St. Michael and All Angels, Ledbury, Herefordshire, England

St. Michael and All Angels, Ledbury, Herefordshire, England

Tomb, St. Michael and All Angels Church, Ledbury, England

Tomb, St. Michael and All Angels Church, Ledbury, England

Memorial to Captain Skynner, St. Michael and All Angels Church, Ledbury, England

Memorial to Captain Skynner, St. Michael and All Angels Church, Ledbury, England

Stained glass window, St. Michael and All Angels Church, Ledbury, England

Stained glass window, St. Michael and All Angels Church, Ledbury, England

Memorial, St. Michael and All Angels Church, Ledbury, England

Memorial, St. Michael and All Angels Church, Ledbury, England

Tomb, St. Michael and All Angels Church, Ledbury, England

Tomb, St. Michael and All Angels Church, Ledbury, England

Detail from a tomb in St. Michael and All Angels, Ledbury, Herefordshire, England

Detail from a tomb in St. Michael and All Angels, Ledbury, Herefordshire, England

After the Reformation and Dissolution of the Monasteries, Ledbury fell under the control of several powerful families. Church buildings were converted to secular use and many have, remarkably, survived into the 21st century. It is a pleasant place to spend a few hours pottering around, occasionally cooling down with a glass of local cider – they love their apple-based beverages in this part of the world.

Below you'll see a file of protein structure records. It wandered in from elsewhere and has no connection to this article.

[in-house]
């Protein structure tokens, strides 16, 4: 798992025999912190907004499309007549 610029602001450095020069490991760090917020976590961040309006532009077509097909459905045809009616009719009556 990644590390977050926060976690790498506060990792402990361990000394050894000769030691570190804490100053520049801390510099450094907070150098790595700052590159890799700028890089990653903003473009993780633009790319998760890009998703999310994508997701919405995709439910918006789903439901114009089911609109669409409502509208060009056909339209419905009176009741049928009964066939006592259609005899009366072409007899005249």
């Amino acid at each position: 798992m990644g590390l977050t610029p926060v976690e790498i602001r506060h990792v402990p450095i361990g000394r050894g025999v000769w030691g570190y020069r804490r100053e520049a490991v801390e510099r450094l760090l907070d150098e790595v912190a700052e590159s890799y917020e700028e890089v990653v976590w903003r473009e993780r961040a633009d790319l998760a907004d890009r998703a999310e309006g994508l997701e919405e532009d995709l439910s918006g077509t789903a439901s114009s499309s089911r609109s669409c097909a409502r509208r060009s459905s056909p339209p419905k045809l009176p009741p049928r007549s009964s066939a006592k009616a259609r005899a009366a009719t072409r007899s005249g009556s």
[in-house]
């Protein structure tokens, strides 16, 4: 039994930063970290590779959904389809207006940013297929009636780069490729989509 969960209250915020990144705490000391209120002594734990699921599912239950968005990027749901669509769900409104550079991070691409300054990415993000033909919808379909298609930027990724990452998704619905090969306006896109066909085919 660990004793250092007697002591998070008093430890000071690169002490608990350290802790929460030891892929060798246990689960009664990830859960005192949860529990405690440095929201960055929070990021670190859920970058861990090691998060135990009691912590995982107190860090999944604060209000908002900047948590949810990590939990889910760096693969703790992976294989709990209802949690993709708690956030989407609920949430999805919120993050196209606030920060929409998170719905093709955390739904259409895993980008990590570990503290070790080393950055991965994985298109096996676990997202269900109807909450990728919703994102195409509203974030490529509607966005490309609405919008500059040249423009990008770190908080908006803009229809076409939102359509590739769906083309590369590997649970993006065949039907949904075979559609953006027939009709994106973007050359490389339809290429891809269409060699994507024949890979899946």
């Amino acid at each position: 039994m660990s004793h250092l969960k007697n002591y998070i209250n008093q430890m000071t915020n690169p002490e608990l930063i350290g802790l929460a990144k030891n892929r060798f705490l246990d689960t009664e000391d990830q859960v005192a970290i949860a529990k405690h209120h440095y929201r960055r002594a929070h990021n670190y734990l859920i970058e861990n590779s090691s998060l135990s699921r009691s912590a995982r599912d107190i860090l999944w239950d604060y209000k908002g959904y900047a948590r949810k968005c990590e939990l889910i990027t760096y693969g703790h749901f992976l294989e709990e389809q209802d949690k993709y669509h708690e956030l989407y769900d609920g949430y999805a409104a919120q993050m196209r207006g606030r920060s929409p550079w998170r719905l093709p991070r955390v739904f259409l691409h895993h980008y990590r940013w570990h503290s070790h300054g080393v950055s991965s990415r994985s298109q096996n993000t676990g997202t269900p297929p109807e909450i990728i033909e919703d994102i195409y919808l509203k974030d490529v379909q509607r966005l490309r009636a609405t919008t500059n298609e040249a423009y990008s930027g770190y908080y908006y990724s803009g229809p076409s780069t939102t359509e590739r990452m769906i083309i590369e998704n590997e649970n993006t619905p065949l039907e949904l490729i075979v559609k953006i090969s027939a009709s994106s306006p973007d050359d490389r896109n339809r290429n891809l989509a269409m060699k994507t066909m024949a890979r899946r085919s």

Cider shop, Ledbury, England

Cider shop, Ledbury, England

Shops, Ledbury, England

Shops, Ledbury, England

Shop, Ledbury, Herefordshire, England

Shop, Ledbury, Herefordshire, England

Alleyway, Ledbury, Herefordshire, England

Alleyway, Ledbury, Herefordshire, England

Sadly, St. Catherine’s Hospital, which dates from 1232 and is one of the few surviving hospitals from this period, wasn’t open when I was there. Its currently being restored and repaired, and will presumably reopen to the world sometime soon. Wish I’d been able to go inside, all the same.

Sign for St. Catherine's Hospital, Ledbury, England

Sign for St. Catherine’s Hospital, Ledbury, England

Pub sign, Ledbury, England

Pub sign, Ledbury, England

For all its history, time has not left Ledbury behind. It is now home to lovebirds Elizabeth Hurley (she of the dress) and Shane Warne (he of the wicked spin and even wickeder text message). Rubbing shoulders with scandalous celebrity probably makes Ledbury less twee, and possibly a little more glamourous.

Sing for train station, Ledbury, England

Sing for train station, Ledbury, England